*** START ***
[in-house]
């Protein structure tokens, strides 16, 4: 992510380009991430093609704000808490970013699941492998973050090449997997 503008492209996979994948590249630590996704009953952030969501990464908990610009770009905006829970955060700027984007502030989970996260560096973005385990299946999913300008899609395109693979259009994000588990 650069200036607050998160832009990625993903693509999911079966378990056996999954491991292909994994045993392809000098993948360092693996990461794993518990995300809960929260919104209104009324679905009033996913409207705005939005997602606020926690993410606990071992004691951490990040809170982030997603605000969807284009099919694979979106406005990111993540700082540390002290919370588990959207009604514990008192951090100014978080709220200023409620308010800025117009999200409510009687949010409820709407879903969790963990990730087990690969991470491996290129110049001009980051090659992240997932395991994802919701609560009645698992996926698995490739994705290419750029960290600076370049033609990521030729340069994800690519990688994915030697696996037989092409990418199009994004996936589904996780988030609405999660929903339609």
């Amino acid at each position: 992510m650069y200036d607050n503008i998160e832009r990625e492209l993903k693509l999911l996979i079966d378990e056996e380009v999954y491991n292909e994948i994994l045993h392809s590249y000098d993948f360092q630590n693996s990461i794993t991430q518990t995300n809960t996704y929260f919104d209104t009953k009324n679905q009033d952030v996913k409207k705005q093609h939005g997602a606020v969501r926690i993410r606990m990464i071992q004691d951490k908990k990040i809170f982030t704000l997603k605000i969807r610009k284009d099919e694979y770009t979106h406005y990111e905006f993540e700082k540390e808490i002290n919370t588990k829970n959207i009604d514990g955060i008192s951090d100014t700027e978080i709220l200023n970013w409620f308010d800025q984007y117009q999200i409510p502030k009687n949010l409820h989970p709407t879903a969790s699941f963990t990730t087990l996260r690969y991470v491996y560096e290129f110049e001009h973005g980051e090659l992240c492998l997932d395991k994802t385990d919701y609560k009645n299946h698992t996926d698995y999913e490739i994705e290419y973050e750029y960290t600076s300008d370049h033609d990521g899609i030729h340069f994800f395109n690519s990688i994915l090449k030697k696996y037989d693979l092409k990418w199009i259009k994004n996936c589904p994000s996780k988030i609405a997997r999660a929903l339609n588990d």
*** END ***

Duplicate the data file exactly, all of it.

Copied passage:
[in-house]
């Protein structure tokens, strides 16, 4: 992510380009991430093609704000808490970013699941492998973050090449997997 503008492209996979994948590249630590996704009953952030969501990464908990610009770009905006829970955060700027984007502030989970996260560096973005385990299946999913300008899609395109693979259009994000588990 650069200036607050998160832009990625993903693509999911079966378990056996999954491991292909994994045993392809000098993948360092693996990461794993518990995300809960929260919104209104009324679905009033996913409207705005939005997602606020926690993410606990071992004691951490990040809170982030997603605000969807284009099919694979979106406005990111993540700082540390002290919370588990959207009604514990008192951090100014978080709220200023409620308010800025117009999200409510009687949010409820709407879903969790963990990730087990690969991470491996290129110049001009980051090659992240997932395991994802919701609560009645698992996926698995490739994705290419750029960290600076370049033609990521030729340069994800690519990688994915030697696996037989092409990418199009994004996936589904996780988030609405999660929903339609």
């Amino acid at each position: 992510m650069y200036d607050n503008i998160e832009r990625e492209l993903k693509l999911l996979i079966d378990e056996e380009v999954y491991n292909e994948i994994l045993h392809s590249y000098d993948f360092q630590n693996s990461i794993t991430q518990t995300n809960t996704y929260f919104d209104t009953k009324n679905q009033d952030v996913k409207k705005q093609h939005g997602a606020v969501r926690i993410r606990m990464i071992q004691d951490k908990k990040i809170f982030t704000l997603k605000i969807r610009k284009d099919e694979y770009t979106h406005y990111e905006f993540e700082k540390e808490i002290n919370t588990k829970n959207i009604d514990g955060i008192s951090d100014t700027e978080i709220l200023n970013w409620f308010d800025q984007y117009q999200i409510p502030k009687n949010l409820h989970p709407t879903a969790s699941f963990t990730t087990l996260r690969y991470v491996y560096e290129f110049e001009h973005g980051e090659l992240c492998l997932d395991k994802t385990d919701y609560k009645n299946h698992t996926d698995y999913e490739i994705e290419y973050e750029y960290t600076s300008d370049h033609d990521g899609i030729h340069f994800f395109n690519s990688i994915l090449k030697k696996y037989d693979l092409k990418w199009i259009k994004n996936c589904p994000s996780k988030i609405a997997r999660a929903l339609n588990d």